eneral Motors Corp., the nation's largest automaker, appears to have outfoxed its domestic competitors in the small-car war with the agreement announced this week to produce cars in the United States with Toyota Motor Corp.

The agreement will give GM an annual lot of 200,000 new cars to take to market--an addition to another 350,000 small cars GM is getting from two other Japanese partners, Isuzu and Suzuki, beginning in 1984.

GM last year produced 287,932 T cars--Chevrolet Chevettes and Pontiac 1000s--the company's smallest passenger models.

GM insists that it will continue building T cars, despite its production agreement with Toyota and its import arrangements with Isuzu and Suzuki. That means GM conceivably could have an annual supply of about 700,000 small cars to sell by 1985--a supply position that is enhanced by minimum production costs, some auto industry analysts say.

"GM's whole intention is to increase the size, and its own share of the domestic small-car market," said Maryann Keller, an analyst with New York-based Paine Webber Mitchell Hutchins Inc. "GM is going to offer a very wide range of small cars because it wants to become the dominant force in the domestic small car market."

Therein lies the rub.

Small cars, generally compacts and subcompacts, accounted for 63 1/2 percent of car sales in the United States last year. Imports made up 43.9 percent of the U.S. small-car market in 1982; of that amount, Japanese imports accounted for 35.6 percent of the small cars sold in this country.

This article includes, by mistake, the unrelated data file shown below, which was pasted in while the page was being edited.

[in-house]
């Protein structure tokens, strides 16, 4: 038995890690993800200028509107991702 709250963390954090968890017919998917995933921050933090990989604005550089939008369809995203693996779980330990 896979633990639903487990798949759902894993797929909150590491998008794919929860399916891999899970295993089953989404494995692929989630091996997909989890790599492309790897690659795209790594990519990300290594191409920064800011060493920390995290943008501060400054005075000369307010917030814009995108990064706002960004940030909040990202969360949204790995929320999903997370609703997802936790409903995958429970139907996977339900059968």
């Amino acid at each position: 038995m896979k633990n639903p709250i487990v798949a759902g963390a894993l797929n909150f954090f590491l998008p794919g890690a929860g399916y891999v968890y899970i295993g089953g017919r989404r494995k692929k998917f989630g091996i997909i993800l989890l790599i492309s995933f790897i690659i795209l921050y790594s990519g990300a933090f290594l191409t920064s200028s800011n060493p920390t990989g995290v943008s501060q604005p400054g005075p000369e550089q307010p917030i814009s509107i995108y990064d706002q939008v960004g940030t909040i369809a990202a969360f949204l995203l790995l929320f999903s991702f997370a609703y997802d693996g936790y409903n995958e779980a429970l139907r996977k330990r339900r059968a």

In their quest for new products to compete more effectively in the small-car market, all four domestic automakers have sought foreign allies--largely because the foreigners, particularly the Japanese, could produce the cars cheaper and faster.

Ford Motor Co., for example, tried and failed last year to get a joint-production agreement with Toyota. Chrysler Corp., after eight years of trying to win a similar pact with Japan's Mitsubishi Motors, finally gave up those efforts this year.

American Motors Corp. joined forces with French automaker Renault--a union that gave AMC its hot-selling, front-wheel-drive 1983 Alliance. But in the process, AMC surrendered an estimated 46 percent interest in its operations to Renault, an action that started an industry guessing game about how much time will pass before Renault takes complete control of its partner.

GM apparently has avoided all such encumbrances in its agreement with Toyota. Both companies have an equal share in the yet-to-be-named new company created here. And according to some industry estimates, GM is expected to save $1 billion in costs in the joint production of its new car. By comparison, Ford Motor Co. has had to spend more than $2 billion to come out with its new sub-compact, front-wheel-drive Tempo and Topaz models that debut this year. Chrysler Corp. is in the midst of a multi-billion-dollar program to develop more small, front-wheel-drive cars by 1987.

The difference is that the GM-Toyota agreement involves shared risk, but if the GM-Toyota car does not fare well, GM would not lose much, industry analysts say. Ford and Chrysler have no such cushion if their new, small-car products fail.

As a result, some industry analysts suggest that the concerns of GM competitors about possible antitrust violations in the GM-Toyota agreement basically stem from corporate jealousy.